Valid: Thu 01 Aug 2013 06:00 to Fri 02 Aug 2013 06:00 UTC
Issued: Wed 31 Jul 2013 22:55
A level 1 was issued for Ireland mainly for tornadoes and severe wind gusts.
A level 1 was issued for Scotland and parts of northern England and Wales mainly for large hail.
An intense and amplifying Atlantic trough moves slowly eastward into Europe. The central European ridge amplifies due to downstream development and intense warm air advection. At the end of the period, it will extend well into Scandinavia, where the actual trough will cut off and move into the Baltic States. This situation will be associated with cold air advection from Scandinavia into eastern Europe.
Most of Europe is dominated by anticyclonic flow and synoptic-scale convergence zones are not expected. The boundary-layer is relatively dry and lapse rates are quite weak. Across western Europe, increasing low-level moisture and the advection of steep lapse rates from the south-west will result in instability during the period.
Ireland and surroundings
Warm air advection will affect the British Isles for most of the period. A plume of moist air masses originating from the subtropical Atlantic will spread north-east and continues northward until Friday. This air mass indicates weak lapse rates as indicated by latest soundings.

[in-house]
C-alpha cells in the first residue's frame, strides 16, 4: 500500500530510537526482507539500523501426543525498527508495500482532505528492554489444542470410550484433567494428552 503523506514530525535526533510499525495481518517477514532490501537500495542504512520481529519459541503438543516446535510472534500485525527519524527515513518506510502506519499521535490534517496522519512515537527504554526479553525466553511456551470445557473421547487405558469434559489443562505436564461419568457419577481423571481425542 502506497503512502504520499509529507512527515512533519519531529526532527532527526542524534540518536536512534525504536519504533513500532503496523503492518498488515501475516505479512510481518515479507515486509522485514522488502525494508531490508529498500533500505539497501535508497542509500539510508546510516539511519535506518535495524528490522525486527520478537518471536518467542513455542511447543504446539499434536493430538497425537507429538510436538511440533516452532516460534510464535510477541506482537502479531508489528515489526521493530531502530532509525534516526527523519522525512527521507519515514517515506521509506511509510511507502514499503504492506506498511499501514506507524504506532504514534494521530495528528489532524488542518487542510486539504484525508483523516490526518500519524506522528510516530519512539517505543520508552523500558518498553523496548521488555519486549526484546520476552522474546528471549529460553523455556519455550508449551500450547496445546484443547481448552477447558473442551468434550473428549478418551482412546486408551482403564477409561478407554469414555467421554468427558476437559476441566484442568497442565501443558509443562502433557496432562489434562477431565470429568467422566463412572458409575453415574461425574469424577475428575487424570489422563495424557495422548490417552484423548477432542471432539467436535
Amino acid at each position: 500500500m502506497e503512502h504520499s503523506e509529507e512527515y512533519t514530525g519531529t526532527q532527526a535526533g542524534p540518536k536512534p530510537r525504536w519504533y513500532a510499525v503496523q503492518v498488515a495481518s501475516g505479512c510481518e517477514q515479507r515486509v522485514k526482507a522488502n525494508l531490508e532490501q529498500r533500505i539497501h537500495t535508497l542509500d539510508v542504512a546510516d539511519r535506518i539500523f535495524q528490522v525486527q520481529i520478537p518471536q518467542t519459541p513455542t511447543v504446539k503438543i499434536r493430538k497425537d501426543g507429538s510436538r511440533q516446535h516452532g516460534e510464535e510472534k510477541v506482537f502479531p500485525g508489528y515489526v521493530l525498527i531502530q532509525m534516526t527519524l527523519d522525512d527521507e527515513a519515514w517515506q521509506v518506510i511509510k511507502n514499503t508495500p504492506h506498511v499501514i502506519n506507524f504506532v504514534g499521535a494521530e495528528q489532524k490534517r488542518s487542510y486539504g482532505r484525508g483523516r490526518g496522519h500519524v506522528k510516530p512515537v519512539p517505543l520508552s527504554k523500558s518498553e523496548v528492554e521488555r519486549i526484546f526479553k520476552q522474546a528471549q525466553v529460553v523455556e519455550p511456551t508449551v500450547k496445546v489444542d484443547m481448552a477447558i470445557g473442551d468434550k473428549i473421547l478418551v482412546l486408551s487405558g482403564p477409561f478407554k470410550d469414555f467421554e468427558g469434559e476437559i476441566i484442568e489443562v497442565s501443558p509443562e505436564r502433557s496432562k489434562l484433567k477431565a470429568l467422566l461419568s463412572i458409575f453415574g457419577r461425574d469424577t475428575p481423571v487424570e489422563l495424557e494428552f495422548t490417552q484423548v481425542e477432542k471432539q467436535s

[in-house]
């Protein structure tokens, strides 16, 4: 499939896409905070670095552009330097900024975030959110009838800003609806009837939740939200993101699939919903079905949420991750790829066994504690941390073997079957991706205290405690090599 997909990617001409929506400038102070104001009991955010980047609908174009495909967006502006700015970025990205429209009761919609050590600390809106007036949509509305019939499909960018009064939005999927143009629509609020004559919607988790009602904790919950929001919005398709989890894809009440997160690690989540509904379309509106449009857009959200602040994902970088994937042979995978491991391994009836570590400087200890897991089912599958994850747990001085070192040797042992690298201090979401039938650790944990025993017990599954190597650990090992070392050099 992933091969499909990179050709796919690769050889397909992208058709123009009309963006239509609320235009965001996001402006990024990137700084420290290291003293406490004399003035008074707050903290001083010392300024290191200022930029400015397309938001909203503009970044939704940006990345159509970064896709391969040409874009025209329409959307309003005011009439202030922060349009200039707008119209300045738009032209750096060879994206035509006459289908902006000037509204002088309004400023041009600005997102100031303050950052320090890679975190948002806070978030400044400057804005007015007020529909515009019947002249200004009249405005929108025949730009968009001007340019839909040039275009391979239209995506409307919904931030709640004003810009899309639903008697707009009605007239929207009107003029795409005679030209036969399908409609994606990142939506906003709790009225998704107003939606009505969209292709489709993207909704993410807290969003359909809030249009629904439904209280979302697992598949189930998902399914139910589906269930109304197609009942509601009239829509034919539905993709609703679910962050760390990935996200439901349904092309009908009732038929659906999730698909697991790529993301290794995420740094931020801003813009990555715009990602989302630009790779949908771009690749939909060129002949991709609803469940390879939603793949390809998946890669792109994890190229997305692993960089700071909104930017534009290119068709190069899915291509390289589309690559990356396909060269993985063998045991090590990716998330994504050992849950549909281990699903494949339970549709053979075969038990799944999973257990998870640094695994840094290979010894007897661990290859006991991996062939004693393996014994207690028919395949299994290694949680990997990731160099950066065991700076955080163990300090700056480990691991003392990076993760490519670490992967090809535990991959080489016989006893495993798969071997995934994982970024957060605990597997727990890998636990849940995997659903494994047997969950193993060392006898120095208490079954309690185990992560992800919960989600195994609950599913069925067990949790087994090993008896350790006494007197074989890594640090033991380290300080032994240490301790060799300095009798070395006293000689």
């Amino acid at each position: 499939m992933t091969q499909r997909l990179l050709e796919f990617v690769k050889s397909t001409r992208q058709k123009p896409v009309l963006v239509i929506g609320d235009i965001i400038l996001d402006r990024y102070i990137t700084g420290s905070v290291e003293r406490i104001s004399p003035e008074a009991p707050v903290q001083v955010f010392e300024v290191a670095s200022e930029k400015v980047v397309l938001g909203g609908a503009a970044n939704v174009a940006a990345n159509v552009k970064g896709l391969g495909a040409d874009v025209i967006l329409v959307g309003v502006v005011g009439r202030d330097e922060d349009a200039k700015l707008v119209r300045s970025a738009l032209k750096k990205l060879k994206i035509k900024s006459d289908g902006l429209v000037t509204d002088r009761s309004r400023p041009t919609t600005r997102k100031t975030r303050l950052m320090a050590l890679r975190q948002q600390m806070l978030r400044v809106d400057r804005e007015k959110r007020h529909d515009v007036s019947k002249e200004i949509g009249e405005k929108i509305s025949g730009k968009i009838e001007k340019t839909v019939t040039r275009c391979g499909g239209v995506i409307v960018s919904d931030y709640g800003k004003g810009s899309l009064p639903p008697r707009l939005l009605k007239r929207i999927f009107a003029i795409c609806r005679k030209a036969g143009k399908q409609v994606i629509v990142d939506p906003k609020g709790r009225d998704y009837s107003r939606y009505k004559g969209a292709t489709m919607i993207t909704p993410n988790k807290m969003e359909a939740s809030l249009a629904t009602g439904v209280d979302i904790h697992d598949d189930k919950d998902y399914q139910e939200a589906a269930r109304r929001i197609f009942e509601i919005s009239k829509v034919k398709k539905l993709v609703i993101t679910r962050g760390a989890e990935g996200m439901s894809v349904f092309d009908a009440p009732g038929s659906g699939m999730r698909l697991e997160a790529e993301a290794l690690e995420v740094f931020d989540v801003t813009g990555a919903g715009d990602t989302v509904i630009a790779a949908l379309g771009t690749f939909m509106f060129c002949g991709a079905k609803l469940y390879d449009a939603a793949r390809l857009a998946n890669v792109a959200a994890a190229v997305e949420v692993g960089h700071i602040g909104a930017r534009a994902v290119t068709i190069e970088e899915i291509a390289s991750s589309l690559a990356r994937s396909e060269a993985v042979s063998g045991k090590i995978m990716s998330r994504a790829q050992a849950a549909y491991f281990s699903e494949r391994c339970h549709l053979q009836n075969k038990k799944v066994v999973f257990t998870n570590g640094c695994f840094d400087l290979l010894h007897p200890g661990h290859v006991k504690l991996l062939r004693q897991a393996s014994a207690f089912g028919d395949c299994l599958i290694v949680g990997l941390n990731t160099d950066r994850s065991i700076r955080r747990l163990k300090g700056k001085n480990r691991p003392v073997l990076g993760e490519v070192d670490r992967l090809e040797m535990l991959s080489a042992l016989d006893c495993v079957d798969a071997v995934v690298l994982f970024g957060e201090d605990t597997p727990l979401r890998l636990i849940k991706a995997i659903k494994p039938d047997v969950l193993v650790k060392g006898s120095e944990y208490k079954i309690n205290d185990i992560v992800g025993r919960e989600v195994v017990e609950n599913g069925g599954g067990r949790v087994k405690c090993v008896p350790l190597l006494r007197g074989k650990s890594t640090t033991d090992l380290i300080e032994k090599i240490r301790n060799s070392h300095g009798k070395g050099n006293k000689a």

Main focus of convective activity will be the low-level jet ahead of the cold front that enters Ireland in the evening hours. The strong moisture transport within this low-level jet will be accompanied by strong QG lift due to a short-wave trough embedded in the strong mid-level jet that exceeds 25 m/s in the afternoon hours. Therefore, the maritime air will likely become unstable with moist adiabatic lapse rates in mid-levels and slightly steeper lapse rate in the boundary-layer in response to diurnal heating.
Current thinking is that showers and thunderstorms will develop in the warm air advection regime. These storms will have a good potential to organize in an environment with 10 m/s 0-3 km vertical wind shear and also around 10 m/s bulk shear in the lowest kilometre. The rather broad overlap of low-level vertical wind shear and CAPE supports a threat of supercells capable of producing tornadoes. These storms may also produce large hail. Furthermore, bowing storms may form with the main threat being severe wind gusts. Highest potential is expected across western Ireland. Late in the period, the cold front moves eastward. A few severe wind reports may still be possible until the morning hours.
British Isles, North Sea, Denmark, northern Germany
At the northern flank o the warm air advection regime, a tongue of rich low-level moisture will extend from the British Isles to northern Germany and slowly moves northward. At mid-levels, steep lapse rates have started to spread northward and will overlap with the moisture. Current thinking is that elevated storms will develop over a broad region. During the day, storms will have a greater potential to root to the boundary-layer. Storms that form may be capable of producing large hail and tornadoes given the moderate low-level vertical wind shear. Main potential will be the British Isles, but a weak threat cannot be excluded for northern Germany and Denmark. Limiting factor will be the increasing capping inversion that will suppress deep moist convection further to the south.